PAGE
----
Fish in Lobby 13: Terrascope Exhibits Bring Global Fisheries to MIT

By Ari Epstein, Lecturer, Earth Systems Initiative

A visitor walking from Lobby 10 to Lobby 13 in late May would have come across an unusual sight: The bow of a large fishing vessel, surprisingly close and pointed directly at the staircase leading down into the lobby. The vessel was a replica, of course, not the real thing, and it was just one of an array of exhibits built by freshmen in the Terrascope program that filled Lobby 13 with color, light, sound and even a few smells.

This year’s Terrascopers studied global fisheries, and the exhibits they built as part of their work in Subject 1.016 (Communicating Complex Environmental Issues, taught by Professor Rafael Bras, Dr. Ari Epstein and Mr. Stephen Rudolph) highlighted a wide variety of topics and perspectives. For example, there was a simulated supermarket, in which visitors could hunt through the shelves to see which items contained hidden fish products (Wine? Non-dairy butter substitute? Yes to both!). Elsewhere in the supermarket were displays on fish species that are rapidly being over-consumed, and scales on which to “weigh” fish and learn how they compare with beef or chicken in such areas as calorie content, cholesterol and fat. At the checkout, visitors could scan fish products to learn the environmental consequences of consuming each of them, and to explore alternatives.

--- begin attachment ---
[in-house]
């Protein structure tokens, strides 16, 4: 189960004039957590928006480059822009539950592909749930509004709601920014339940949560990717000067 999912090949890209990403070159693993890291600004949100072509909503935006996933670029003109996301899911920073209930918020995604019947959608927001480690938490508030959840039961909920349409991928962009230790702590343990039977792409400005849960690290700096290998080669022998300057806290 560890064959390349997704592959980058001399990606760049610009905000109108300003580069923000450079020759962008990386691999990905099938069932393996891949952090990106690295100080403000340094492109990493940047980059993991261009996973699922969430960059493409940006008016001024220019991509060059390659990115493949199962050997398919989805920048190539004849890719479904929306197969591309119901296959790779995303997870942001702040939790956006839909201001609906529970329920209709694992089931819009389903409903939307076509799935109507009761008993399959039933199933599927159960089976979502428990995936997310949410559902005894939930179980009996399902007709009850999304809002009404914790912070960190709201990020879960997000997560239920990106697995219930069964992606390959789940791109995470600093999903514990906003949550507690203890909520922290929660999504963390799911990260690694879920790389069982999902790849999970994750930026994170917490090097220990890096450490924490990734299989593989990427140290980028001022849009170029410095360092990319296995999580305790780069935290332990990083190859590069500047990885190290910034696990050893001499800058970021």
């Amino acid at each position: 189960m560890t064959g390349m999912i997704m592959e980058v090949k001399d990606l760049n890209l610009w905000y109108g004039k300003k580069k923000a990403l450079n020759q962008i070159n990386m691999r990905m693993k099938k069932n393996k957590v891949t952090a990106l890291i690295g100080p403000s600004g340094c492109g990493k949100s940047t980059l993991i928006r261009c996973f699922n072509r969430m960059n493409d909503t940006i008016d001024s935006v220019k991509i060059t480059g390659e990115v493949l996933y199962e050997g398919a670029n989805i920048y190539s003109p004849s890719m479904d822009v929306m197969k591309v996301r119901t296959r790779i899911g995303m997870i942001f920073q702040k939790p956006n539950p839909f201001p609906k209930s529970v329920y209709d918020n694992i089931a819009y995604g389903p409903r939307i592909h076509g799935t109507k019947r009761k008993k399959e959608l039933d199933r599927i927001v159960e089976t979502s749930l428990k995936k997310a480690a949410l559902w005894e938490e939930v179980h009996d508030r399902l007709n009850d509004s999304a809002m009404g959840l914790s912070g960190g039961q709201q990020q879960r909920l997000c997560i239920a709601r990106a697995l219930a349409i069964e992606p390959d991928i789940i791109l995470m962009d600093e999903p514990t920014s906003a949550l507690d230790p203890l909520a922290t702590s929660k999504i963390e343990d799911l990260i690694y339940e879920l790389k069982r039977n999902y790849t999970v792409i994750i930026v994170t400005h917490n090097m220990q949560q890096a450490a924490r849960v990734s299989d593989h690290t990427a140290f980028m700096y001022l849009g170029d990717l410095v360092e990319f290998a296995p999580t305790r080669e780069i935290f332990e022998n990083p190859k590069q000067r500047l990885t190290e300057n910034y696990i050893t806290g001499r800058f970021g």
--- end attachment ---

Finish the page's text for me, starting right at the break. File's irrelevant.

Across the lobby was a restaurant, in which visitors could select seafood varieties from a menu and learn which of them are currently being fished sustainably. Next to the menu was a table with four places set to show off seafood dishes native to four countries: Chile, Iceland, Japan and South Africa. Shake jars at each place enabled visitors to smell spices characteristic of that country’s cuisine. The restaurant also included a counter set with plates, forks and a wall-sized map of the world. Touching a fork to any plate illuminated a chain of chasing lights, showing the journey taken by the item on that plate from being caught in the ocean to being delivered in Boston. Another table had a spinning top with a hinged flap; visitors spun the top to choose a fish dish, and opened the flap to learn what it is really made of. (What is really in Long John Silver’s Buttered Lobster Bites?)

Surrounding a nearby pillar was a “Coral Reef Adventure,” in which visitors could walk down an ocean-floor pathway where stepping on certain “rocks” illuminated signs containing information about corals. But be careful not to step on the corals themselves! Visitors who did saw a red light and heard a loud buzzer. A bead-and-wire toy, like the ones in so many pediatricians’ offices, helped visitors see the link between their actions (at one end of each wire) and the consequences (at the other end). And a climbing wall with hidden informational displays gave even the most energetic kids something to clamber around on.

An open display just at the lobby’s main entrance enabled visitors to play “Trophic Level Plinko!” Balls of “solar energy” sent down a pegboard bounced around, occasionally being caught in tubes representing various kinds of organism. Only a very few balls emerged from the bottom, illustrating the efficiency with which the ocean’s food webs make use of all available energy. Other elements in that display gave information on ways to extract energy from the oceans (waves, tides, temperature differences, etc.) and showed how hot underground water forms the basis for Iceland’s extensive use of geothermal energy. Nearby, a maze-like structure in the center of the lobby gave visitors the chance to learn about a variety of issues, from climate change to pollution to regulations designed to protect species as they emerge from crisis-level dips in population.